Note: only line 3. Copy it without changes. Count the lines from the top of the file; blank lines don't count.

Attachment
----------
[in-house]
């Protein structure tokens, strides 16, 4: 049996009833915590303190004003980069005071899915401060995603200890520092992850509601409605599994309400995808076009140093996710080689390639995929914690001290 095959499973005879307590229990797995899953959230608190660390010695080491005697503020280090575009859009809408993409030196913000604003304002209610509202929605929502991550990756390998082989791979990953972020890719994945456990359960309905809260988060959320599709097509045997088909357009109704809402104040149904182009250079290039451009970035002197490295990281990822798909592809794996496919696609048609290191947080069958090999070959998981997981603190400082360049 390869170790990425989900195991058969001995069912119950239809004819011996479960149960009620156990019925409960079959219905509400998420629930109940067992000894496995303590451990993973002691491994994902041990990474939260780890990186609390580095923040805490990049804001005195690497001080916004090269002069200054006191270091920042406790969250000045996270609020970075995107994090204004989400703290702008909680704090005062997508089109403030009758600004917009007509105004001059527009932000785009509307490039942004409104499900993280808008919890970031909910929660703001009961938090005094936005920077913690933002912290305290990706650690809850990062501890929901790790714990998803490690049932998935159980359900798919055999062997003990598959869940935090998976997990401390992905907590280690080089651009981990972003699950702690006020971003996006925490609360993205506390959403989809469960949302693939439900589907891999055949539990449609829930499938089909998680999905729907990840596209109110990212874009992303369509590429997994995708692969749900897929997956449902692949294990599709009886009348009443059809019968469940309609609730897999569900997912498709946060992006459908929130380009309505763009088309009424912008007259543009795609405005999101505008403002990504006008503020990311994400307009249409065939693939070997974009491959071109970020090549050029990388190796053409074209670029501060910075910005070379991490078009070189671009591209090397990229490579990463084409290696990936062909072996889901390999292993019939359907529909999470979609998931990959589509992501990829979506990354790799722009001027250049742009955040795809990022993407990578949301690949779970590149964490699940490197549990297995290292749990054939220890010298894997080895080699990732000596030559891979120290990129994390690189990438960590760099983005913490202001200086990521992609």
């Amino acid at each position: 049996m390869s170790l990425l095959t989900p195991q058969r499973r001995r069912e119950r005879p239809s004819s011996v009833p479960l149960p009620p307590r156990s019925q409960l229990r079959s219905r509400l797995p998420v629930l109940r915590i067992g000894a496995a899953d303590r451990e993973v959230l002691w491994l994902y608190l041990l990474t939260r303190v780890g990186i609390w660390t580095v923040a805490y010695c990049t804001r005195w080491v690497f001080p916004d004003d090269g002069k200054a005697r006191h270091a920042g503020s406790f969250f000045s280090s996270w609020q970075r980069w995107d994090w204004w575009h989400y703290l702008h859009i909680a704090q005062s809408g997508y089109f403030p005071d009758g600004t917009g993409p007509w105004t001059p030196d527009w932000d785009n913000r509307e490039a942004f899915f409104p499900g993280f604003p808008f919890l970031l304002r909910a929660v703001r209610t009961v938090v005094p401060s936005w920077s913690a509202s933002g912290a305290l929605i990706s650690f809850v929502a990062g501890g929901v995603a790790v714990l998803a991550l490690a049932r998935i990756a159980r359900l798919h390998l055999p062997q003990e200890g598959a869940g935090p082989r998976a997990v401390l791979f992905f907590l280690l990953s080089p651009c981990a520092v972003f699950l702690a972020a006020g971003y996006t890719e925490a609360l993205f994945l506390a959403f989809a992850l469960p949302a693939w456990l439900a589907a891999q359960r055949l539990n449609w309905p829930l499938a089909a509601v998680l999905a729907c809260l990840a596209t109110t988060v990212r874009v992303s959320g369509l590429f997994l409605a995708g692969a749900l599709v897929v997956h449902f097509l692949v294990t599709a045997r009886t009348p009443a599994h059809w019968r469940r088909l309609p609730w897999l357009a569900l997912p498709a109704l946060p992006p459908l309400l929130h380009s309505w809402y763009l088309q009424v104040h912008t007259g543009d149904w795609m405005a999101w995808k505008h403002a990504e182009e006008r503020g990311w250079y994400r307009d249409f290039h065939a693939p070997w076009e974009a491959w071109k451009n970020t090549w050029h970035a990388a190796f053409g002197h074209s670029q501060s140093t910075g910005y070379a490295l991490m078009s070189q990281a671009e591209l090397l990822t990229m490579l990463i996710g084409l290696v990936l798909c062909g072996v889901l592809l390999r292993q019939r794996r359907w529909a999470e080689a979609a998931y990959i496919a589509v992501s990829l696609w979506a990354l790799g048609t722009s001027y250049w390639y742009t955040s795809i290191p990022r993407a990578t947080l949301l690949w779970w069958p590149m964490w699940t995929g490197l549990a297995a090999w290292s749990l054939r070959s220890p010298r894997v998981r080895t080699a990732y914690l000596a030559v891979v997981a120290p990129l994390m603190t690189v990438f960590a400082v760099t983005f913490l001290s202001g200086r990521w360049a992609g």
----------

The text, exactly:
């Amino acid at each position: 049996m390869s170790l990425l095959t989900p195991q058969r499973r001995r069912e119950r005879p239809s004819s011996v009833p479960l149960p009620p307590r156990s019925q409960l229990r079959s219905r509400l797995p998420v629930l109940r915590i067992g000894a496995a899953d303590r451990e993973v959230l002691w491994l994902y608190l041990l990474t939260r303190v780890g990186i609390w660390t580095v923040a805490y010695c990049t804001r005195w080491v690497f001080p916004d004003d090269g002069k200054a005697r006191h270091a920042g503020s406790f969250f000045s280090s996270w609020q970075r980069w995107d994090w204004w575009h989400y703290l702008h859009i909680a704090q005062s809408g997508y089109f403030p005071d009758g600004t917009g993409p007509w105004t001059p030196d527009w932000d785009n913000r509307e490039a942004f899915f409104p499900g993280f604003p808008f919890l970031l304002r909910a929660v703001r209610t009961v938090v005094p401060s936005w920077s913690a509202s933002g912290a305290l929605i990706s650690f809850v929502a990062g501890g929901v995603a790790v714990l998803a991550l490690a049932r998935i990756a159980r359900l798919h390998l055999p062997q003990e200890g598959a869940g935090p082989r998976a997990v401390l791979f992905f907590l280690l990953s080089p651009c981990a520092v972003f699950l702690a972020a006020g971003y996006t890719e925490a609360l993205f994945l506390a959403f989809a992850l469960p949302a693939w456990l439900a589907a891999q359960r055949l539990n449609w309905p829930l499938a089909a509601v998680l999905a729907c809260l990840a596209t109110t988060v990212r874009v992303s959320g369509l590429f997994l409605a995708g692969a749900l599709v897929v997956h449902f097509l692949v294990t599709a045997r009886t009348p009443a599994h059809w019968r469940r088909l309609p609730w897999l357009a569900l997912p498709a109704l946060p992006p459908l309400l929130h380009s309505w809402y763009l088309q009424v104040h912008t007259g543009d149904w795609m405005a999101w995808k505008h403002a990504e182009e006008r503020g990311w250079y994400r307009d249409f290039h065939a693939p070997w076009e974009a491959w071109k451009n970020t090549w050029h970035a990388a190796f053409g002197h074209s670029q501060s140093t910075g910005y070379a490295l991490m078009s070189q990281a671009e591209l090397l990822t990229m490579l990463i996710g084409l290696v990936l798909c062909g072996v889901l592809l390999r292993q019939r794996r359907w529909a999470e080689a979609a998931y990959i496919a589509v992501s990829l696609w979506a990354l790799g048609t722009s001027y250049w390639y742009t955040s795809i290191p990022r993407a990578t947080l949301l690949w779970w069958p590149m964490w699940t995929g490197l549990a297995a090999w290292s749990l054939r070959s220890p010298r894997v998981r080895t080699a990732y914690l000596a030559v891979v997981a120290p990129l994390m603190t690189v990438f960590a400082v760099t983005f913490l001290s202001g200086r990521w360049a992609g």